Do we really want foreign investments in Cyprus or not?
On the one hand we have 40,000 unemployed with a higher percentage of unemployed among young scientists, engineers, technicians, the growing phenomenon of the welfare groceries and the need to attract deposits back to our banks and on the other hand, actions seem to suggest the opposite.
• Casino - probably the best that has happened in recent years, but what is the reason to exclude government properties from the bidding stage, thus depriving state assets of the opportunity to earn income (were there private interventions Mr. President which you should have ignored?)
• Incentives for large development projects - who is paying attention to the noises made by the Technical Chamber (ETEK) and who did not to realise what was really happening when more than 20% of the Chamber’s members are unemployed or underemployed.
• Environment – it certainly must be protected, but the environment is there to serve the economy and society in general, not vice versa.
• Limni resort - from a toxic waste dump the whole region has been transformed into an attractive natural environment, while our handsomely paid Environment Commissioner reported us to the EU for whatever alleged violations. Why have you not sacked her, Mr. President, if, as you say, this project is in the public interest?
• Mall of Cyprus - sold for EUR 200 mln and the banks received fresh money. The new owner has promised to implement compensatory measures within the walled city of Nicosia and other areas, which should be seen as a precondition for the ‘relaxation’ of the Mall’s future extension but not an outright rejection. This way, everybody gets to gain.
• Akamas - the stumbling block of 25 years will not be resolved easily, so let Mr. Photiades proceed with his Fontana Amorosa project within a strict time frame of five years which then promises to replicate the internationally renown Costa Esmeralda project in Sardinia. If he does not proceed with the project, then the permit should be cancelled.
• See what has happened in the case of the luxury Anassa hotel where the eternally evil-oriented environmentalists have been complaining about, but it has turned out to be an international star in our tourism product.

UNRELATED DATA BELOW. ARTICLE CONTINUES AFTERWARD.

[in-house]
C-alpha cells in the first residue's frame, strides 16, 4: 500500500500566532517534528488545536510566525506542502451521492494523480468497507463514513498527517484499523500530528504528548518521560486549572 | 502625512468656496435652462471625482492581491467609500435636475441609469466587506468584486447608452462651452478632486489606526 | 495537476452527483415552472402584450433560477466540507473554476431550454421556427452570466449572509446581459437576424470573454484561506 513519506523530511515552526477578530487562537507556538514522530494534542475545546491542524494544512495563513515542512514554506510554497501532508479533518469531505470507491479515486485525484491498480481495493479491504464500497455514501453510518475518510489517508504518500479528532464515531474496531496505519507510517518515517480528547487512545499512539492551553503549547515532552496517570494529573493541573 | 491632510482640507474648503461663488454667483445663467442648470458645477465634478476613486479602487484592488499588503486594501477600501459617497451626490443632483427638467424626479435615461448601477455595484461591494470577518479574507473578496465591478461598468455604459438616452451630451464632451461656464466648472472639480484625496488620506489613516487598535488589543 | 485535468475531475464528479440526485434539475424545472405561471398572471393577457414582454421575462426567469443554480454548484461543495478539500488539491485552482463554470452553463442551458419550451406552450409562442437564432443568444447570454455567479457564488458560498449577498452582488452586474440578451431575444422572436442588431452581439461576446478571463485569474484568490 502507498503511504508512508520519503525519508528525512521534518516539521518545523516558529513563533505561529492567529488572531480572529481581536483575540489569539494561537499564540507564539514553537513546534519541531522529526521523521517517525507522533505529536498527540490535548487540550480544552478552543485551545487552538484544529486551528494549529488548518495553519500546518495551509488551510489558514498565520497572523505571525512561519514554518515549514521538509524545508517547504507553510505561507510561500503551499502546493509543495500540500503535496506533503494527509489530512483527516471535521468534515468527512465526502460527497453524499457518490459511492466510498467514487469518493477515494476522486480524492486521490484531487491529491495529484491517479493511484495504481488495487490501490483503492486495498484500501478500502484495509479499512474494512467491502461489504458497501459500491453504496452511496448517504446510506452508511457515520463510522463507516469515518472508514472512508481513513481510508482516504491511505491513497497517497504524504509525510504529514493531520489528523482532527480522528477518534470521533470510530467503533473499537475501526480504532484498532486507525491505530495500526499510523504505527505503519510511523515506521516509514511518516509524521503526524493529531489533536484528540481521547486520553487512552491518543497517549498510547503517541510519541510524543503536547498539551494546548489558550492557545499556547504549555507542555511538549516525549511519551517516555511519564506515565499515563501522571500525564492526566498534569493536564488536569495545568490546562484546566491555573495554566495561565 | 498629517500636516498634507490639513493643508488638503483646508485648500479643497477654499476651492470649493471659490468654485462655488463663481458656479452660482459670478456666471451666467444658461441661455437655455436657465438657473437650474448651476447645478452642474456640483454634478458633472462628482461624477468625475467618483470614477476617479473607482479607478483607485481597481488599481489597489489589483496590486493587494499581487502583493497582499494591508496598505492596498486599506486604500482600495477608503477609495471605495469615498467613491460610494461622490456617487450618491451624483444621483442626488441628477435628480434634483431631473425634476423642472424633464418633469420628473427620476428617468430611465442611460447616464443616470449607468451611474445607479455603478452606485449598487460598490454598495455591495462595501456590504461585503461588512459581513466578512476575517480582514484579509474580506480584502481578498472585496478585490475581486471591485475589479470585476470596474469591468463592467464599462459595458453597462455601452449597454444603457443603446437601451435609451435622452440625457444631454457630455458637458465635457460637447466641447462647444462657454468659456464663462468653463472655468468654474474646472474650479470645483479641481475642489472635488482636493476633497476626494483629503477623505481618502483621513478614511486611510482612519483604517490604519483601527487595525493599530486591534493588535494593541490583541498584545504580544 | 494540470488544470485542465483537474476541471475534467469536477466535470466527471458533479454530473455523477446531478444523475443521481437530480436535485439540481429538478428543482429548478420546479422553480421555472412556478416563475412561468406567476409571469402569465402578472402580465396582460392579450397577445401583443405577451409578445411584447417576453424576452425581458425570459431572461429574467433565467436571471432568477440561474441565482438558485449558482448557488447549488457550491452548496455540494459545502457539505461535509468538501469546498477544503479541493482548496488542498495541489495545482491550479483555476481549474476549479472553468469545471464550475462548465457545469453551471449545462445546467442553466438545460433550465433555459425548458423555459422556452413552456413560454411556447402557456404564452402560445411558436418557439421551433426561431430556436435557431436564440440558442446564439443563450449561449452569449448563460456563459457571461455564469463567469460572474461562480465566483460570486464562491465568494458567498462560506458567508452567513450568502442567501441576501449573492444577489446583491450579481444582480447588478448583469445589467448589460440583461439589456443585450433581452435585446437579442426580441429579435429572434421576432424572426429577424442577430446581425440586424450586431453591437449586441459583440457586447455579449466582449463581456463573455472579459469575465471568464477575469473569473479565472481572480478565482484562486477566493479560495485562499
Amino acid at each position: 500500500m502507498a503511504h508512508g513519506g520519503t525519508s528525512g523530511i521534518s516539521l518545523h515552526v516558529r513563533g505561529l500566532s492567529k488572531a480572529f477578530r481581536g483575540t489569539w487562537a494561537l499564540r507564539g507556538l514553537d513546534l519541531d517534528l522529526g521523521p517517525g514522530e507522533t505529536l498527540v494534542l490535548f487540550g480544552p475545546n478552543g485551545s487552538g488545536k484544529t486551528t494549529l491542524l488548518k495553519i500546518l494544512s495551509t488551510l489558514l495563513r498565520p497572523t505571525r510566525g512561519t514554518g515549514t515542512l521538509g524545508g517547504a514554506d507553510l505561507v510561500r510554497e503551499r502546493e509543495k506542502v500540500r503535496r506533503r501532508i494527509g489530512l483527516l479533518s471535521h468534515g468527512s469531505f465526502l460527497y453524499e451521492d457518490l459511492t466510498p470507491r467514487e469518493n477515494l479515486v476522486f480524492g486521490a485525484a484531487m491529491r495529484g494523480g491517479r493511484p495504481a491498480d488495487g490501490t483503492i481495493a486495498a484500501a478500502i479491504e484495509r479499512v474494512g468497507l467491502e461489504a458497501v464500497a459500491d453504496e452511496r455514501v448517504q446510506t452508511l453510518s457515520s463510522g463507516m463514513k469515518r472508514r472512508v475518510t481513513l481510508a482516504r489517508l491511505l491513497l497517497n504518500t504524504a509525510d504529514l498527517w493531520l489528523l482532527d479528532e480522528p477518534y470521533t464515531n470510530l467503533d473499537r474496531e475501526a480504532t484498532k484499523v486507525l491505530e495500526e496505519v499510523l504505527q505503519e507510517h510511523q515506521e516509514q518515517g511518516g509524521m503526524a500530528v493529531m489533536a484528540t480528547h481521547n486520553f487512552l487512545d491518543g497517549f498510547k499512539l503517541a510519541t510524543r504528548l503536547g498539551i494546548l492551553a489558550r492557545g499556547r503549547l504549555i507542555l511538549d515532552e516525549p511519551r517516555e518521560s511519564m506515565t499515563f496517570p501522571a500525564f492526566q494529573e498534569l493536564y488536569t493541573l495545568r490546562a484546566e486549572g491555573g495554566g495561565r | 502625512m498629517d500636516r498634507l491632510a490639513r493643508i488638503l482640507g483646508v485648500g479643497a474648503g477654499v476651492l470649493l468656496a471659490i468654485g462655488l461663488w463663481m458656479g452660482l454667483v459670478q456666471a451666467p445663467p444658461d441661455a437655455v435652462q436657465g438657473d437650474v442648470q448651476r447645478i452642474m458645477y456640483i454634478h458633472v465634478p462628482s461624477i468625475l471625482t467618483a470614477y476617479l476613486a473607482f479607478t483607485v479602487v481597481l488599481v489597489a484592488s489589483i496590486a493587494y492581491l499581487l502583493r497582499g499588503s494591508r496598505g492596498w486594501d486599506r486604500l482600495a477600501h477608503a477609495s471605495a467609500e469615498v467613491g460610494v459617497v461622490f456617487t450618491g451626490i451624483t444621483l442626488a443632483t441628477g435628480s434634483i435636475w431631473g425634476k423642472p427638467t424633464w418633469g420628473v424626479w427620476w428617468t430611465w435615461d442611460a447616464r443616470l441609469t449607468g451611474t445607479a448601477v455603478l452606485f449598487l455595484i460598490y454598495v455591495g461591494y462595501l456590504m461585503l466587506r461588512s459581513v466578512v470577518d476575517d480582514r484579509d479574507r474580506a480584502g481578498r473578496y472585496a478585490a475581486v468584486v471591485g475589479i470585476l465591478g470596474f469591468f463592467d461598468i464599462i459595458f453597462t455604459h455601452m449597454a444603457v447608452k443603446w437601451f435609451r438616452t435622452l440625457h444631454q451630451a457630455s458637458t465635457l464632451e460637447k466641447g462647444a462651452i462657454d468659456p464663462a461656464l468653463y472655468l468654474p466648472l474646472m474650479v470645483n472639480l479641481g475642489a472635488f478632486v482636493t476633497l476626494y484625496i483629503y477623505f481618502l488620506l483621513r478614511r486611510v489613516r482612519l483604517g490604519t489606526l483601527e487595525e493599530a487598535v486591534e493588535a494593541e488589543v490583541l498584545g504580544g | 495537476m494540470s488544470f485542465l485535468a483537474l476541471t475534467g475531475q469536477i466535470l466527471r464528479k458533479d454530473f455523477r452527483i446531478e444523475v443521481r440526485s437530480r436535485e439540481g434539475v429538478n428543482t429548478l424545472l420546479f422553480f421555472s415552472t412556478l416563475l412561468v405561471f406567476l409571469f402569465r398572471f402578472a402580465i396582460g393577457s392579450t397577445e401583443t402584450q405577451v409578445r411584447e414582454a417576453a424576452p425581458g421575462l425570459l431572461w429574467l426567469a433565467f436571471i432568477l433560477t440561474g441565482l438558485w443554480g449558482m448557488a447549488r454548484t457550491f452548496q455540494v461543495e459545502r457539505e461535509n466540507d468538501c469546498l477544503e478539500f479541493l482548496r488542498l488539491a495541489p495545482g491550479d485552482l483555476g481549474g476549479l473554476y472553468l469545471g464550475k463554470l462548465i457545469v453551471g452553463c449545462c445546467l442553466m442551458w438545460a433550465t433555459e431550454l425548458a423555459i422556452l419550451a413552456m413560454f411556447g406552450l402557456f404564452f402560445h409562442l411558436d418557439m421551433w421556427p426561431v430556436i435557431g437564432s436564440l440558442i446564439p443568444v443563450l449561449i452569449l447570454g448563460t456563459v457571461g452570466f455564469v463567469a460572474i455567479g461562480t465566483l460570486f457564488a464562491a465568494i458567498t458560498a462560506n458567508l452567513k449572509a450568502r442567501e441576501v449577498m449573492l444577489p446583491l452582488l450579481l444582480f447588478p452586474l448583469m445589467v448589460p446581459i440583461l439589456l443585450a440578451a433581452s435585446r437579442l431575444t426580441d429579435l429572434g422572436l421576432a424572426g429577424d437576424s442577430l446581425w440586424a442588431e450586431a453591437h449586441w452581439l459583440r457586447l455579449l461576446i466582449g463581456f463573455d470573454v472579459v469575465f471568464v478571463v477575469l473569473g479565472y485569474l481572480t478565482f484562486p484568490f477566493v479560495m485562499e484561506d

• Planning Zones – this is the most impractical measure as the building coefficient along our coastal areas is 15-20% building factor and the so-called “incentives” to increase the factor to 20-25% is simply pathetic, since the whole philosophy of low building factors for beachfront projects is wrong.
• Conversion of hotels - I could write a voluminous book about the various decisions of the State and the different opinions held by district planners with clear examples where simple procedures are overlooked thus violating all the objectives set forth by the state.
• Natura - who will compensations?
• Technology Park – a ridiculous strategy that limits only 2-storey buildings and these only with a coefficient of 45%. Why not a 100% building coefficient? Why not 5-6 floors? What is the problem? Instead of getting the project off the ground, we are still waiting for Bill Gates to express an interest.
• Old port of Limassol – the whole concept proved successful, while the objectors raised by private interests should be investigated an someone should be held accountable.
• Who will pay for the poor planning of a building coefficient of 20% for marinas that was eventually (and rightly so) raised to 200%?
These and many more blatant examples of poor planning or lack of administration started with good intentions but ended up in a totally different direction. Who, then, has taken any responsibility within the state mechanism for all these amateurish decisions and has any government official and other consultants to the state ever been sacked?
What is really needed is for the state to have an advisory body that would consist of non-political people and would cover all issues related to proper technical advice and consultation offered to the State.
Perhaps, leading personalities, such as former president George Vassiliou, would be ideal to head such a council, or even an outsider or foreign advisor who would have no political obligations or feel such pressure from anyone in Cyprus. Such a council should consists of local and foreign consultants and include economists, international auditors, bankers, town planners, members from ETEK and so many others.
Thus, this advisor to the state should comprise only of competent capable people from the private sector rather than current and former public and semi-public servants, nor trade unionists or politicians, while even the University of Cyprus could contribute to undertake an independent assessment of such a body.
If the political parties and the President clarify their commitments and if they cannot distance themselves, then perhaps such a body would be a solution, in order to have the sole objective of rebuilding the economy and reviving employment, thus giving some hope to future generations.